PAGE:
Monday, September 19, 2016

Doctor, Doctor: Mark Morris' FOREVER AUTUMN

Sweet Jeebus, there's a lot to like about Forever Autumn. A lot! Like, it would be a great seasonal read, a fun horror novel, all on its own, without its being a Doctor Who novel. But, sigh, it's not only a Doctor Who novel, it's a Tenth Doctor, Doctor Who novel.

Forever Autumn -- and see, I even love the title! -- blunders right into Lovecraft territory (albeit modern day Lovecraft territory, a smallish* New England town with a history of weird stuff, a mysterious black tree, etc.) and acts like it owns the place. Kids have the wild hair to dig at the roots of the mysterious black tree, which is so ancient there are Native American legends about how it got there, and dig up a mysterious, creepy, kind of "fleshy" book full of strange names and lettering. It emits a weird green glow, and soon the town is enveloped in creepy green mist. Then tall, thin, tree-like skellingtons are walking around town at night throwing the whammy on unsuspecting citizens. I mean, hell yes!

But then the Tenth Doctor, and his beautiful but boring-as-paint-drying companion, Martha Jones, show up, and start mugging for our attention. And here's the flaw. Novels and Big Finish have rehabilitated Doctors that I've not been too fond of for me, so I had at least some expectation that maybe this, my first Tenth Doctor novel, would maybe do the same. But no.

This book managed to make the Tenth Doctor worse! As portrayed by David Tennant -- who has been marvelous in everything else I've seen -- the Doctor is frenetic, twitchy, disconnected (if the Ninth Doctor is the PTSD Doctor, the Tenth is the ADHD Doctor. Unmedicated) and shouty. He's a distraction rather than a star or a protagonist.

As written, he's all of these things, but turned up to eleven (heh). Author Mark Morris must have been under special orders to emphasize all of these qualities, because in these pages the Doctor can't stand or sit still for even 30 seconds. Maybe because, without an actual actor with biology and whatnot to accommodate, there really are no limits to how spastic he can be? When he doesn't even have to take a breath?

I dunno.

What saved this book for me -- remember, to date I've only ever DNF'd one Doctor Who novel -- was the setting, and the incidental characters. The kids are kind of stock characters, but have personality enough to be enjoyable; the early victim of the novel's main monsters is compassionately portrayed (bonus that one of the kids knows better than to take him lightly as a figure of fun), and the novel's temporary companion, an elderly woman whose family has always had something a bit witchy about them, is a delight. Like I said, this would have been a fine, possibly Bradbury-ish read without the Doctor Who elements.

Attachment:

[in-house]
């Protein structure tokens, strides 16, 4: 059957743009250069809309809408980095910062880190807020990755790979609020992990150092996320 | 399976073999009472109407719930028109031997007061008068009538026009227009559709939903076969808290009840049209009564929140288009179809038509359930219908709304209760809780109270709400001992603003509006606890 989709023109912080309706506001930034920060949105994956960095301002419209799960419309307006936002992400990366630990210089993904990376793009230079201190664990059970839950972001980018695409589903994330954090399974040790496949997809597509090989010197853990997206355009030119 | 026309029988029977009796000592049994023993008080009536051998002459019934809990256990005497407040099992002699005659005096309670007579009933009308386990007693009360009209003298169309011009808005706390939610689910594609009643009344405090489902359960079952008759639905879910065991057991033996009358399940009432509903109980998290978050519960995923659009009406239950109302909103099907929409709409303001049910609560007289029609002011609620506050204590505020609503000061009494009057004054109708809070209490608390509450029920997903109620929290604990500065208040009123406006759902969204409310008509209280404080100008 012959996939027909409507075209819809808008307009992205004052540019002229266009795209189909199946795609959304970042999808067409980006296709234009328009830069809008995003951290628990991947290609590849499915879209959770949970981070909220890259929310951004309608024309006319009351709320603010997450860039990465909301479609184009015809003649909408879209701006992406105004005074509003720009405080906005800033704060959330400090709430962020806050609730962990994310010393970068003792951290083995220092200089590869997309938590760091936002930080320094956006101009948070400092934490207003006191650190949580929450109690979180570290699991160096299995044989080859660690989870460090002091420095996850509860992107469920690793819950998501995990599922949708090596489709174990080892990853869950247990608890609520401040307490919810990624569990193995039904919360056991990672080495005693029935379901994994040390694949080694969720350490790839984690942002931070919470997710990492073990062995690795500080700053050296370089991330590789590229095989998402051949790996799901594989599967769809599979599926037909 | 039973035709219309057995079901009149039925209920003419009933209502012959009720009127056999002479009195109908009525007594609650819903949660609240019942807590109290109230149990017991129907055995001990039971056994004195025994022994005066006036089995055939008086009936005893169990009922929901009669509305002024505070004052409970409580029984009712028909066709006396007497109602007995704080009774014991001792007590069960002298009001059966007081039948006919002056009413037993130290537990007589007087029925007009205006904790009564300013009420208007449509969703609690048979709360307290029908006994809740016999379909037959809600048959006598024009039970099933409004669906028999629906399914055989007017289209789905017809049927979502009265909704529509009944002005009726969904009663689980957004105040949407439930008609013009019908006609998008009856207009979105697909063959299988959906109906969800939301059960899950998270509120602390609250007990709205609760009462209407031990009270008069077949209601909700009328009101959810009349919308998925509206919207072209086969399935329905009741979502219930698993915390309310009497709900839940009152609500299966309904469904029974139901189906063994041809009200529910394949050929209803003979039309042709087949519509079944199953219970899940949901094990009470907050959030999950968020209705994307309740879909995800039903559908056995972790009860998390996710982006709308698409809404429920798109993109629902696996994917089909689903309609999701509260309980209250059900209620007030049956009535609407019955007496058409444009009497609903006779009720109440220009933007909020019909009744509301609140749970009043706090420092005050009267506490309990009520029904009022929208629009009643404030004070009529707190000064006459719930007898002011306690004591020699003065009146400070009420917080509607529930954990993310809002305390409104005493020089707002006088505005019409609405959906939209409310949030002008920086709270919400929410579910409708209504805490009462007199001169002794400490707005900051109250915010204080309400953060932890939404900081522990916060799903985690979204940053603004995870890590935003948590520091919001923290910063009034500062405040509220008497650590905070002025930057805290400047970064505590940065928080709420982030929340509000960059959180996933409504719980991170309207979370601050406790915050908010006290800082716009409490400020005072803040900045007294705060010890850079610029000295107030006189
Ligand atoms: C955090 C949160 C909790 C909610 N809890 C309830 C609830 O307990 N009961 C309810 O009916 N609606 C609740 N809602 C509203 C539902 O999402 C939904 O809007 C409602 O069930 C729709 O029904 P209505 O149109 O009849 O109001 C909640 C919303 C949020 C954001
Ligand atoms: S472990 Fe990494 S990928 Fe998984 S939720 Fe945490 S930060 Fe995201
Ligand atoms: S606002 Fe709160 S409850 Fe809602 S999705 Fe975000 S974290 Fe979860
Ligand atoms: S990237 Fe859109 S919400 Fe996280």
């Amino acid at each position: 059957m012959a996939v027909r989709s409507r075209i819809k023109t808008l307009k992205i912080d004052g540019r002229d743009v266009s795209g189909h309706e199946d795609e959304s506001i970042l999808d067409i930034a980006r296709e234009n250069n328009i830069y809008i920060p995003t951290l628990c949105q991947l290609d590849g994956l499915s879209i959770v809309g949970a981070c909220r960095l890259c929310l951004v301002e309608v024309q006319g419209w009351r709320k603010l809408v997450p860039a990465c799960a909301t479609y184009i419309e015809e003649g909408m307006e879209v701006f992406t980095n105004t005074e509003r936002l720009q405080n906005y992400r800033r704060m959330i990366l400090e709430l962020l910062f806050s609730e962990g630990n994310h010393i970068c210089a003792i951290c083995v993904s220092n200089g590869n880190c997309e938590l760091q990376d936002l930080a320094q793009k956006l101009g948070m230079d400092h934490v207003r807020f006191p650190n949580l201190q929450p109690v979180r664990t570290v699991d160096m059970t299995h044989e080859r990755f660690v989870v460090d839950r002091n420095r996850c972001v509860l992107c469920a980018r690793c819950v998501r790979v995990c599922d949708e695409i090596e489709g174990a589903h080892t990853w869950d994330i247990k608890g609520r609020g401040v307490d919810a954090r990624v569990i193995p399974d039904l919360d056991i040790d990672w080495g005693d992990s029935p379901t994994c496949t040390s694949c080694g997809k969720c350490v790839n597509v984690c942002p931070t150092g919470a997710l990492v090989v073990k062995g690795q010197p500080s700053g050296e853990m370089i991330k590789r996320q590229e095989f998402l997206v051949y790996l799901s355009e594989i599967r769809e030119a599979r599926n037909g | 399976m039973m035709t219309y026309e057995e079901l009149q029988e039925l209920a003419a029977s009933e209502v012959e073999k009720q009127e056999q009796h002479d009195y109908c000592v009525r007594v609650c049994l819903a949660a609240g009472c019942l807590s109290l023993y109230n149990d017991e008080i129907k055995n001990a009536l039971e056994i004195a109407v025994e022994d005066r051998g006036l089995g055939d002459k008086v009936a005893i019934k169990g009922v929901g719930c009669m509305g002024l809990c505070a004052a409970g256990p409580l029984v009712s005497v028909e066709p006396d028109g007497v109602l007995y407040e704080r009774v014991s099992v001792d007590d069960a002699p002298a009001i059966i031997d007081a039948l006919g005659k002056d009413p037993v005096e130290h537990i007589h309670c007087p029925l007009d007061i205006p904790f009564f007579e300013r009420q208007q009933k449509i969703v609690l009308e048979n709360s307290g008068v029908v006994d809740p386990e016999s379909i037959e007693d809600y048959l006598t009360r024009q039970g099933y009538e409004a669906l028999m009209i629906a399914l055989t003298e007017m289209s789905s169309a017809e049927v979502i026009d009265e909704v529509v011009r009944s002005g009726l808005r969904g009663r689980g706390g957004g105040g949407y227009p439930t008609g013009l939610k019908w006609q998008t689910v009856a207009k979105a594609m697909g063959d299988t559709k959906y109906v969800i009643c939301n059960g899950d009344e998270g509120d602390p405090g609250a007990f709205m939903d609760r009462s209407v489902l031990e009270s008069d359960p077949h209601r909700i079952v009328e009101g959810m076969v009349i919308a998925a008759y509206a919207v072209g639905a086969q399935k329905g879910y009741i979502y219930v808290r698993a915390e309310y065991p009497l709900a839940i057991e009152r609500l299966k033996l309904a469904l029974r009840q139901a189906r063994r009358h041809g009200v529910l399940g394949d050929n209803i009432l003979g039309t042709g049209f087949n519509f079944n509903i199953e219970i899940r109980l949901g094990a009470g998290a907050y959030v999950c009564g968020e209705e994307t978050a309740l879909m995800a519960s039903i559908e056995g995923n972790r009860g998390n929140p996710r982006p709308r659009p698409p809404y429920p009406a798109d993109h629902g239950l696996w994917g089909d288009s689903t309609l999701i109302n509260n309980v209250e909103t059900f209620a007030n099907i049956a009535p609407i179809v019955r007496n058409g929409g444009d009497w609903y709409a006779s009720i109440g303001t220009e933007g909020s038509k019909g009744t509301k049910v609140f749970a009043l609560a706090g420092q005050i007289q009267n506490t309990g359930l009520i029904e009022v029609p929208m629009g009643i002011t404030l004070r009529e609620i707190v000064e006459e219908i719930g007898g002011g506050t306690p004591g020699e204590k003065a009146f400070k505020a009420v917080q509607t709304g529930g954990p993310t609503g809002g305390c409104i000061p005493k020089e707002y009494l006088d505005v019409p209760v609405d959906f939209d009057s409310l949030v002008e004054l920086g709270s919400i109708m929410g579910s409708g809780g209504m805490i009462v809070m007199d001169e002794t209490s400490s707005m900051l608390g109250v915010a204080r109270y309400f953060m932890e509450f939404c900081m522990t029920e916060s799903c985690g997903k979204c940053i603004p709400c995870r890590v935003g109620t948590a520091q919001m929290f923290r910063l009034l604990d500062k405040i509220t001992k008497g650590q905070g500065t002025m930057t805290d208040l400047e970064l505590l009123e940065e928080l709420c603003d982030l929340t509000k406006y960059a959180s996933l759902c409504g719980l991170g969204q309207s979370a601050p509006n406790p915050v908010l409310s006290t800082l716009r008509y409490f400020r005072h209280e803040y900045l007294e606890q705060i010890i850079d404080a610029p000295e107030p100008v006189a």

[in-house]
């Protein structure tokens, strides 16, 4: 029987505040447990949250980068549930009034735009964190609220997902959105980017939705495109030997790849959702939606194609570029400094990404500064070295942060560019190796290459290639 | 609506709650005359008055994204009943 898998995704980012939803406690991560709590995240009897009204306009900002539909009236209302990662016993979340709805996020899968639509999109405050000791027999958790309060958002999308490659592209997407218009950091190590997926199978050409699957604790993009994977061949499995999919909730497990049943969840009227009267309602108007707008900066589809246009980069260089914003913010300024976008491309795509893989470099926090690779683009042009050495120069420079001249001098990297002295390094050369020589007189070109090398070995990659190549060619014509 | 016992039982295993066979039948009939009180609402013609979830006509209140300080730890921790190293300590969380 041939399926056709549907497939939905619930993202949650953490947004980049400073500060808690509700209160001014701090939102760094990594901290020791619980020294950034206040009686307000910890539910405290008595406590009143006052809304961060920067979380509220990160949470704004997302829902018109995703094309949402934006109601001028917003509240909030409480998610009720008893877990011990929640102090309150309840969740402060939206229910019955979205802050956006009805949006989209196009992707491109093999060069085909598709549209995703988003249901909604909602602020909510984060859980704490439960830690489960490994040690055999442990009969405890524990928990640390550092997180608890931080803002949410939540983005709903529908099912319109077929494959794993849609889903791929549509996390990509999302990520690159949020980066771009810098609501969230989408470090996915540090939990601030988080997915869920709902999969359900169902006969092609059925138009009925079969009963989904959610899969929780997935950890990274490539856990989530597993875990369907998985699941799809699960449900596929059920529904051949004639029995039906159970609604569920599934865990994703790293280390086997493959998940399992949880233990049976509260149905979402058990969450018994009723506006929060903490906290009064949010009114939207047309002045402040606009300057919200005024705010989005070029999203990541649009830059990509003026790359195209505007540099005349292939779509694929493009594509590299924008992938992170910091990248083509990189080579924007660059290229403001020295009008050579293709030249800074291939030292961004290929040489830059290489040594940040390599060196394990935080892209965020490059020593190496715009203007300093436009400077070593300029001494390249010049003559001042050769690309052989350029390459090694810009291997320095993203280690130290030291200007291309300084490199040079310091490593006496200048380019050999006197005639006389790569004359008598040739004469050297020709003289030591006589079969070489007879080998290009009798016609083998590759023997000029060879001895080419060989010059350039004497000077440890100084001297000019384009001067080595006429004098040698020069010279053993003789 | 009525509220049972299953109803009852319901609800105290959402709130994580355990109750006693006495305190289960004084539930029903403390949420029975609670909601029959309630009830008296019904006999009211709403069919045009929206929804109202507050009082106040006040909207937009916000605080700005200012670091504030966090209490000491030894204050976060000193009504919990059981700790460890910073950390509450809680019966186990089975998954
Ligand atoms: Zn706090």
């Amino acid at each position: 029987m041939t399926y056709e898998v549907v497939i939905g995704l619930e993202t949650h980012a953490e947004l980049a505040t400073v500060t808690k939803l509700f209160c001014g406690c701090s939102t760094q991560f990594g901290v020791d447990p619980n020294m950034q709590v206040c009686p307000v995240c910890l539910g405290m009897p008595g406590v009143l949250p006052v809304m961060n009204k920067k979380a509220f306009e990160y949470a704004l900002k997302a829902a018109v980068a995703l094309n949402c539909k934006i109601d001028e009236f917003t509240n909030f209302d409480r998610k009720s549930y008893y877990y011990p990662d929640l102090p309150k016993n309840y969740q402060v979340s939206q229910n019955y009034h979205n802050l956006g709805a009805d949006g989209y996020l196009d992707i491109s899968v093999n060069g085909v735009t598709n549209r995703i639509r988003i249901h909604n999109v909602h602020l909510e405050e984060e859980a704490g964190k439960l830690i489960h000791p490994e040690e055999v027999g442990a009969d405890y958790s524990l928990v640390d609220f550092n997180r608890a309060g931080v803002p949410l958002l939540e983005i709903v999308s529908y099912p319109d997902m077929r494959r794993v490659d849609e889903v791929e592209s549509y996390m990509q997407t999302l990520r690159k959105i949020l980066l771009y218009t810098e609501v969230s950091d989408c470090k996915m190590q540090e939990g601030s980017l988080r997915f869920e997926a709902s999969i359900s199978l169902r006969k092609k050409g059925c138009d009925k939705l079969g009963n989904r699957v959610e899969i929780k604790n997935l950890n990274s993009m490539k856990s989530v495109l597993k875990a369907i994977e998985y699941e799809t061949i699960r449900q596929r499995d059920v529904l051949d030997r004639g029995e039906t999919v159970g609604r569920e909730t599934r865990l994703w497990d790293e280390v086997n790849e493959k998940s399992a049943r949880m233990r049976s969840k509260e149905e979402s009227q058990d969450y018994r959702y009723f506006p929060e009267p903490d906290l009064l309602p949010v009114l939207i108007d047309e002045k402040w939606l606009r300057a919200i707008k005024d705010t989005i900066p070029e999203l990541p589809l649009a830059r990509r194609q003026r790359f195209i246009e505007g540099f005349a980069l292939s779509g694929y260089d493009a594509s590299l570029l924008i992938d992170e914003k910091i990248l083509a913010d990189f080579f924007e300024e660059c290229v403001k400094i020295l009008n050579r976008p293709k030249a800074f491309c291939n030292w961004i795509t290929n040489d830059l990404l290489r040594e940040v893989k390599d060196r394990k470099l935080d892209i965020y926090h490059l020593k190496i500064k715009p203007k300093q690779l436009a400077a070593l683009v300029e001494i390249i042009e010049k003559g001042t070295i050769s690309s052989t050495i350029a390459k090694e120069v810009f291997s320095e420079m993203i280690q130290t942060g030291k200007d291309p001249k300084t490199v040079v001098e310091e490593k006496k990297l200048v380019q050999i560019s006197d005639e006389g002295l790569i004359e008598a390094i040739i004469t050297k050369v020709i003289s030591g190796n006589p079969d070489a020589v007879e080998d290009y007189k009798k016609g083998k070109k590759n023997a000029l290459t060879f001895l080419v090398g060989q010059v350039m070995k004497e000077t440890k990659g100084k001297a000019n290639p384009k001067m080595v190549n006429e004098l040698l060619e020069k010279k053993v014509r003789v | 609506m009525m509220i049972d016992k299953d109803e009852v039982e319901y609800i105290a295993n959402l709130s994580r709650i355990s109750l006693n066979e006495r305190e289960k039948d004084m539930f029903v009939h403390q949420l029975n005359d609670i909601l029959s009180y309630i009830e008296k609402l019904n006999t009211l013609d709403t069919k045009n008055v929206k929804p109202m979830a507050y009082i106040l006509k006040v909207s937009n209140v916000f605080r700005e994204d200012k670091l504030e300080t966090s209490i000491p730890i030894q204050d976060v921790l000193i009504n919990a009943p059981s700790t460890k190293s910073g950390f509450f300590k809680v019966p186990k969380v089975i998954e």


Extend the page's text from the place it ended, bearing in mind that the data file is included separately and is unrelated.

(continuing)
The climax is fun if kind of telegraphed from a long way off (*cough* Chekov's Evil Clown Costume *cough*), the monster-aliens, a delightfully weird riff on the Pumpkinhead, are cool and genuinely creepy and the book quite a good read. I would have absolutely adored it with pretty much any other Doctor/Companion team; as it is, I merely liked it a lot.

As for my Arbitrary & Mercurial rankings, they don't change a lot. I just get to add a few elements.


Alastair Reynolds
Kate Orman
Mark Gatiss
Terrance Dicks
Gary Bulis
Mark Morris
Jonathan Morris
Justin Richards
Gary Russell
Keith Topping




Romana II
Ben and Polly
*Most of you would probably drop the "ish" but I'm from a town with a population under 1600 souls, and spend a lot of time in even smaller burgs, so this town, which is apparently populated enough to allow a year-round dedicated costume shop to not only survive but flourish, it's small-ish. In a true small town, you make your own costumes, or you buy them at the nearest big box store (well over 100 miles away) or luck into them at a second-hand joint if your town's business community manages to support such a thing.

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